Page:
### c. 4DEnVar cycling experiment

As a preliminary evaluation of the performance of 4DEnVar cycling, we carried out 3-day cycling of 4DEnVar for the Antarctic cyclone. Because our case study is based on the analysis and forecast in a limited regional domain, cycling beyond 3 days could cause serious problems because of an unmatched boundary from the FNL boundary conditions with the inner domain. In the cycling experiment, the forecast is updated 2 times a day. The analysis times are 0000 and 1200 UTC, respectively. The assimilation windows are from 2100 to 0300 UTC for the 0000 UTC analysis and from 0900 to 1500 UTC for the 1200 UTC analysis. During cycling, the analyses of ensemble members are also updated by perturbed observations. The ensemble forecast is conducted so that the

Because the infinite ensemble can never be obtained, the analysis from the ensemble-based data assimilation approach always contains noise due to the sampling errors. We have applied the Schur operator for localization in the WRF-4DEnVar system so that the impact of sampling errors upon analysis is alleviated (Part II). To reduce the impact of the sampling errors further, we added the inflation factor

We examined the variations of the domain-averaged forecast-analysis RMSEs as well as the responsive ensemble spread without and with the inflation factor (Fig. 11). It is indicated that the ensemble spread without the inflation factor is about 1.5 times larger than the RMSEs at the beginning time. As ensemble members are integrated, the ensemble spread is decreased to 80% of the RMSEs at the 12-h forecast time. At the end of the cycling period, the ensemble spread is only about 25% of the RMSEs.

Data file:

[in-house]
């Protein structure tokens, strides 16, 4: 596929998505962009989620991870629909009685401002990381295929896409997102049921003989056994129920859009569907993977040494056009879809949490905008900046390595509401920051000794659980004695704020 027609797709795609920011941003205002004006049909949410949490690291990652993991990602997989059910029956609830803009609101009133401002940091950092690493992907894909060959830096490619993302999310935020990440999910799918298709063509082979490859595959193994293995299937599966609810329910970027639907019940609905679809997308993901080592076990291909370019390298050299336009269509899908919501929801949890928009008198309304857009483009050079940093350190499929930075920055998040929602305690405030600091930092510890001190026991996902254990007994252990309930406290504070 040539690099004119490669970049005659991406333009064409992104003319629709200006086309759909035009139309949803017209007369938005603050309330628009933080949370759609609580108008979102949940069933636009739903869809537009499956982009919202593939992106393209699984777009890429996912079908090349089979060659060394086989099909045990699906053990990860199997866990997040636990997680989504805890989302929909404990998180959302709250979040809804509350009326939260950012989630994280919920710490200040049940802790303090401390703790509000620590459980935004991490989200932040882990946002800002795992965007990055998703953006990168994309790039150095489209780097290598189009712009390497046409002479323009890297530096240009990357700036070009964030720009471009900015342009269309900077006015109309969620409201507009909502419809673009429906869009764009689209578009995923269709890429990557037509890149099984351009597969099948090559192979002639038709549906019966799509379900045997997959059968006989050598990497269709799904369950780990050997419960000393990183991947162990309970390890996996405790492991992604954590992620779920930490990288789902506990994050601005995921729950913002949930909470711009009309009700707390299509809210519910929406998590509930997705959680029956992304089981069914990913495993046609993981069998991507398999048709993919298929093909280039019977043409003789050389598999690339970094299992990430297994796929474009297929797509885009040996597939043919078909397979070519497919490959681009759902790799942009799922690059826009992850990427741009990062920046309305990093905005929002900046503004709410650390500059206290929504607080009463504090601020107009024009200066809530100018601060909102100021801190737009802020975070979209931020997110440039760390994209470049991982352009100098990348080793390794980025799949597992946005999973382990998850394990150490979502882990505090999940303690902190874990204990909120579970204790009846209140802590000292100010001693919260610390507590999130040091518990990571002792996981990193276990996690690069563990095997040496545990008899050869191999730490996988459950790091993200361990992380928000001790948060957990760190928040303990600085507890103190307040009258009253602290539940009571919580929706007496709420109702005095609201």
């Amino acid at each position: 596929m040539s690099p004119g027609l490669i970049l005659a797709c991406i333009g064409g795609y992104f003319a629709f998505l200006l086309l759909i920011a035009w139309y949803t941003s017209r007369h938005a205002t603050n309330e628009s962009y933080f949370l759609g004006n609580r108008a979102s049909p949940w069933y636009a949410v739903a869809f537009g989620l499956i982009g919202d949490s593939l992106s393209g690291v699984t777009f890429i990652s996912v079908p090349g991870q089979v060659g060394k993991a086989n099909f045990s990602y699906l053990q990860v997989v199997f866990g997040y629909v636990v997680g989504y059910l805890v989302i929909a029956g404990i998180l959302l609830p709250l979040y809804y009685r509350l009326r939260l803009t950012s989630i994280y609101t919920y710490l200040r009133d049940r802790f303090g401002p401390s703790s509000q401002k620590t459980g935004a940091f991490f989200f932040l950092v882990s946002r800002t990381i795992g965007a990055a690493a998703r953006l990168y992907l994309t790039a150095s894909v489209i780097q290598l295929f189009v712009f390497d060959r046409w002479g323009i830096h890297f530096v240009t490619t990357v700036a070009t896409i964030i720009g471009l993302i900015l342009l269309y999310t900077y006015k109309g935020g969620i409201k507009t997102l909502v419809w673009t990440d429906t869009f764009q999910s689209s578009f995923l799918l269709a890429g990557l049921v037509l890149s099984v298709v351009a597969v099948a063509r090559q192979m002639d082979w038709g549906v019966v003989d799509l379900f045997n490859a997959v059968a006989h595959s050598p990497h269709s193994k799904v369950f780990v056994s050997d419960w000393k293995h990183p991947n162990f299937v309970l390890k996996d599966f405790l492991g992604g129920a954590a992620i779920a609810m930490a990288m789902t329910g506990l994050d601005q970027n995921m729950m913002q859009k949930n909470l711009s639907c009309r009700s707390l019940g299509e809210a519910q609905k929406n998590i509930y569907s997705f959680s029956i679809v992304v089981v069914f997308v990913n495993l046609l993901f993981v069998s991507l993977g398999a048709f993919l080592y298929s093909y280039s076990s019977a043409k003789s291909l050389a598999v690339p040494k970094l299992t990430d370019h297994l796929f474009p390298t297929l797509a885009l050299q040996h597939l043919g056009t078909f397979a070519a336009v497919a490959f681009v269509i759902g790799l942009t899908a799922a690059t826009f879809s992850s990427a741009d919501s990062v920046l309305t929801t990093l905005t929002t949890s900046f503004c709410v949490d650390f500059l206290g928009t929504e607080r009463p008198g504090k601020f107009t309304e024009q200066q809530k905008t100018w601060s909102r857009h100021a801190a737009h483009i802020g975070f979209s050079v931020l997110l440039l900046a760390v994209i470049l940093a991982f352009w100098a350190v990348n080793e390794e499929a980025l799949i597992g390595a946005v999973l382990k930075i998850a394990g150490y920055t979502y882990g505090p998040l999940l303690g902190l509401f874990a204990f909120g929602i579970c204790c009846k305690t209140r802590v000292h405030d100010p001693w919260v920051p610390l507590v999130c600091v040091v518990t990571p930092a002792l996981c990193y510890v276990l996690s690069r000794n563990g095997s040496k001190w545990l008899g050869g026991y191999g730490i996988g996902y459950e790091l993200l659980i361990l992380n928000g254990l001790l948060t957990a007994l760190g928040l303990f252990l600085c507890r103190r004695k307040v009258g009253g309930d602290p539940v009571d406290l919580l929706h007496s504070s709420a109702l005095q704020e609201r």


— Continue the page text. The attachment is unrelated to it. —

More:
We apply the inflation factor to 4DEnVar analysis when the ensemble spread begins to be less than the RMSEs at the 12-h forecast time. Different inflation factors are used for different variables according to the reduction of the ensemble spread shown in Fig. 11. The inflation factors of the wind, temperature, and humidity are 1.15, 1.18, and 1.22, respectively. It is found that the ensemble spread is close to the RMSEs after the inflation factor is applied in 4DEnVar. Also, the analysis-forecast RMSEs are decreased by the inflating background covariance (e.g., the temperature analysis-forecast RMSEs at the 72-h leading time are 60% less than those without the inflation factor).

We use the cycling analysis on 1200 UTC 5 October as the initial condition to make a 72-h forecast. As described in section 3, the cyclone landed on 6 October and crossed the WAIS. On 8 October, it redeveloped on the Ronne Ice Shelf and moved into the ocean again. The best track is plotted in Fig. 12 according to the central sea level pressure from the FNL analysis. The track forecast from CTRL has an obvious northward bias. When the cyclone moved back into the Southern Ocean on 1200 UTC 8 October, the simulated cyclone from CTRL moves far slower than the analysis from FNL. The predicted tracks of the cyclone from FGAT and 4DEnVar are much closer to the track from FNL than that from CTRL. Especially, in the period from 1200 UTC 7 October to 1200 UTC 8 October, the predicted tracks of the cyclone based on 4DEnVar analysis are significantly better than those from other experiments.